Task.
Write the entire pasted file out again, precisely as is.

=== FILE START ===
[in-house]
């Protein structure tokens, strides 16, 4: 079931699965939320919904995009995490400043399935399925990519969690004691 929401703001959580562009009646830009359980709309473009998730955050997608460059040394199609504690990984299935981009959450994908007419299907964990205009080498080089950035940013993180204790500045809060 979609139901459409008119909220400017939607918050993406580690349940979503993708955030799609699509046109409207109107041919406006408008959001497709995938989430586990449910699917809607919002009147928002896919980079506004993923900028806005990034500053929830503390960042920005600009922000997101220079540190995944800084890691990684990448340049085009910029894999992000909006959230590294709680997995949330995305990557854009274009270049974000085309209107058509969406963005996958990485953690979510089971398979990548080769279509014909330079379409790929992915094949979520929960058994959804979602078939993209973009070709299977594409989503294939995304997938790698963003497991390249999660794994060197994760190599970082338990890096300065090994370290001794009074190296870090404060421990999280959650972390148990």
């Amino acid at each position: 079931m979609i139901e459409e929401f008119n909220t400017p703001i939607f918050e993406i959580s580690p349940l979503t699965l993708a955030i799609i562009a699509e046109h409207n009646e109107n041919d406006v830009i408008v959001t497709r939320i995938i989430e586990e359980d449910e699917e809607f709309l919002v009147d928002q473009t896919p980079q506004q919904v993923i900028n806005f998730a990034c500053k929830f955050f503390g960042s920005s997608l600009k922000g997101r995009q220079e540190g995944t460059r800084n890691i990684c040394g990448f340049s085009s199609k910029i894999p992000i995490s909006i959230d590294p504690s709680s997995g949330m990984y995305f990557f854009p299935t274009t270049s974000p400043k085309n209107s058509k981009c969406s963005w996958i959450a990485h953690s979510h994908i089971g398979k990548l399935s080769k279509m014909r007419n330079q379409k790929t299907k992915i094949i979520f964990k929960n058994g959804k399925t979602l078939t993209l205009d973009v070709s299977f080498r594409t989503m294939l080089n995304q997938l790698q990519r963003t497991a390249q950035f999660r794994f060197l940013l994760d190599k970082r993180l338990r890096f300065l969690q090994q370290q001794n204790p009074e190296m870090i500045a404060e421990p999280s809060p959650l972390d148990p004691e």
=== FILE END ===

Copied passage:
[in-house]
């Protein structure tokens, strides 16, 4: 079931699965939320919904995009995490400043399935399925990519969690004691 929401703001959580562009009646830009359980709309473009998730955050997608460059040394199609504690990984299935981009959450994908007419299907964990205009080498080089950035940013993180204790500045809060 979609139901459409008119909220400017939607918050993406580690349940979503993708955030799609699509046109409207109107041919406006408008959001497709995938989430586990449910699917809607919002009147928002896919980079506004993923900028806005990034500053929830503390960042920005600009922000997101220079540190995944800084890691990684990448340049085009910029894999992000909006959230590294709680997995949330995305990557854009274009270049974000085309209107058509969406963005996958990485953690979510089971398979990548080769279509014909330079379409790929992915094949979520929960058994959804979602078939993209973009070709299977594409989503294939995304997938790698963003497991390249999660794994060197994760190599970082338990890096300065090994370290001794009074190296870090404060421990999280959650972390148990």
């Amino acid at each position: 079931m979609i139901e459409e929401f008119n909220t400017p703001i939607f918050e993406i959580s580690p349940l979503t699965l993708a955030i799609i562009a699509e046109h409207n009646e109107n041919d406006v830009i408008v959001t497709r939320i995938i989430e586990e359980d449910e699917e809607f709309l919002v009147d928002q473009t896919p980079q506004q919904v993923i900028n806005f998730a990034c500053k929830f955050f503390g960042s920005s997608l600009k922000g997101r995009q220079e540190g995944t460059r800084n890691i990684c040394g990448f340049s085009s199609k910029i894999p992000i995490s909006i959230d590294p504690s709680s997995g949330m990984y995305f990557f854009p299935t274009t270049s974000p400043k085309n209107s058509k981009c969406s963005w996958i959450a990485h953690s979510h994908i089971g398979k990548l399935s080769k279509m014909r007419n330079q379409k790929t299907k992915i094949i979520f964990k929960n058994g959804k399925t979602l078939t993209l205009d973009v070709s299977f080498r594409t989503m294939l080089n995304q997938l790698q990519r963003t497991a390249q950035f999660r794994f060197l940013l994760d190599k970082r993180l338990r890096f300065l969690q090994q370290q001794n204790p009074e190296m870090i500045a404060e421990p999280s809060p959650l972390d148990p004691e």